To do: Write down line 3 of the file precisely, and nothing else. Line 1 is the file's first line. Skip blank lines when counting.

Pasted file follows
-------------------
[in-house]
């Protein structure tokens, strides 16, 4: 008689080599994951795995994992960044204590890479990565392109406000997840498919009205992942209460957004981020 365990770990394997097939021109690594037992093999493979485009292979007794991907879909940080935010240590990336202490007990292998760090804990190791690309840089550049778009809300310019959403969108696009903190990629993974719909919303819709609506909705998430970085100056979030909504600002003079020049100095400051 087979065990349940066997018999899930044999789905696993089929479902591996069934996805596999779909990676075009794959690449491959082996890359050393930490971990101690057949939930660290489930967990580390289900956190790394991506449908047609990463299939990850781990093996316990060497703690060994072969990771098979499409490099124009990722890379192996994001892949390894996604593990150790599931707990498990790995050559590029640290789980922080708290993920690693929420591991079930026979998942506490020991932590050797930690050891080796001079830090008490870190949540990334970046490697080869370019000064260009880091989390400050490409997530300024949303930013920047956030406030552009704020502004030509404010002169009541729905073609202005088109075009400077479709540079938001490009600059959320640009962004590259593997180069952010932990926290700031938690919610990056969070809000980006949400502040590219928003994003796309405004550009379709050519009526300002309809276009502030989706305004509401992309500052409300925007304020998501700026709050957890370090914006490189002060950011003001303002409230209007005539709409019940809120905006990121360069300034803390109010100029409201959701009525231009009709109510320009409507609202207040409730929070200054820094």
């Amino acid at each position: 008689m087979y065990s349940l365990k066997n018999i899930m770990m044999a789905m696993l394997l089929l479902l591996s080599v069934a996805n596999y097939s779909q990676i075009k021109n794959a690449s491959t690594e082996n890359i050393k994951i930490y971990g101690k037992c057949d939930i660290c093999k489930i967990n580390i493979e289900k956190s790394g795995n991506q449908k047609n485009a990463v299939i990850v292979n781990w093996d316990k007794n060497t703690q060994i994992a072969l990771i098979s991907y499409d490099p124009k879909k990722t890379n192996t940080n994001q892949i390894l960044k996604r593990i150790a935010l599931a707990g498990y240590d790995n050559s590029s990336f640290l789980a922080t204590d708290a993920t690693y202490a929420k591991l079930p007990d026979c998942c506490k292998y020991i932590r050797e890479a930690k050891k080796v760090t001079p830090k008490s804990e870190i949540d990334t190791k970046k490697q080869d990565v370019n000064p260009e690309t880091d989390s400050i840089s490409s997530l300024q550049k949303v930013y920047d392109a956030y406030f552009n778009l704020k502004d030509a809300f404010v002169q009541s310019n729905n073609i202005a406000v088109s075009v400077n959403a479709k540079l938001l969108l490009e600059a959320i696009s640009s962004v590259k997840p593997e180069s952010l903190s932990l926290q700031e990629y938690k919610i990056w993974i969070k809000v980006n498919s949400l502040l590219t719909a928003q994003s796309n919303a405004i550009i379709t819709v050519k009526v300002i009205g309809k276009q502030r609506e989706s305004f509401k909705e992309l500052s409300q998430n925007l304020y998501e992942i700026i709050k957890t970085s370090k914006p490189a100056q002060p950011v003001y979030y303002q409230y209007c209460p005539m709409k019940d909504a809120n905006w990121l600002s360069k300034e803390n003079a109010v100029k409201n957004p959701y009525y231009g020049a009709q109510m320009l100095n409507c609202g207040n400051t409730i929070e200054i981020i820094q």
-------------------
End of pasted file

């Amino acid at each position: 008689m087979y065990s349940l365990k066997n018999i899930m770990m044999a789905m696993l394997l089929l479902l591996s080599v069934a996805n596999y097939s779909q990676i075009k021109n794959a690449s491959t690594e082996n890359i050393k994951i930490y971990g101690k037992c057949d939930i660290c093999k489930i967990n580390i493979e289900k956190s790394g795995n991506q449908k047609n485009a990463v299939i990850v292979n781990w093996d316990k007794n060497t703690q060994i994992a072969l990771i098979s991907y499409d490099p124009k879909k990722t890379n192996t940080n994001q892949i390894l960044k996604r593990i150790a935010l599931a707990g498990y240590d790995n050559s590029s990336f640290l789980a922080t204590d708290a993920t690693y202490a929420k591991l079930p007990d026979c998942c506490k292998y020991i932590r050797e890479a930690k050891k080796v760090t001079p830090k008490s804990e870190i949540d990334t190791k970046k490697q080869d990565v370019n000064p260009e690309t880091d989390s400050i840089s490409s997530l300024q550049k949303v930013y920047d392109a956030y406030f552009n778009l704020k502004d030509a809300f404010v002169q009541s310019n729905n073609i202005a406000v088109s075009v400077n959403a479709k540079l938001l969108l490009e600059a959320i696009s640009s962004v590259k997840p593997e180069s952010l903190s932990l926290q700031e990629y938690k919610i990056w993974i969070k809000v980006n498919s949400l502040l590219t719909a928003q994003s796309n919303a405004i550009i379709t819709v050519k009526v300002i009205g309809k276009q502030r609506e989706s305004f509401k909705e992309l500052s409300q998430n925007l304020y998501e992942i700026i709050k957890t970085s370090k914006p490189a100056q002060p950011v003001y979030y303002q409230y209007c209460p005539m709409k019940d909504a809120n905006w990121l600002s360069k300034e803390n003079a109010v100029k409201n957004p959701y009525y231009g020049a009709q109510m320009l100095n409507c609202g207040n400051t409730i929070e200054i981020i820094q």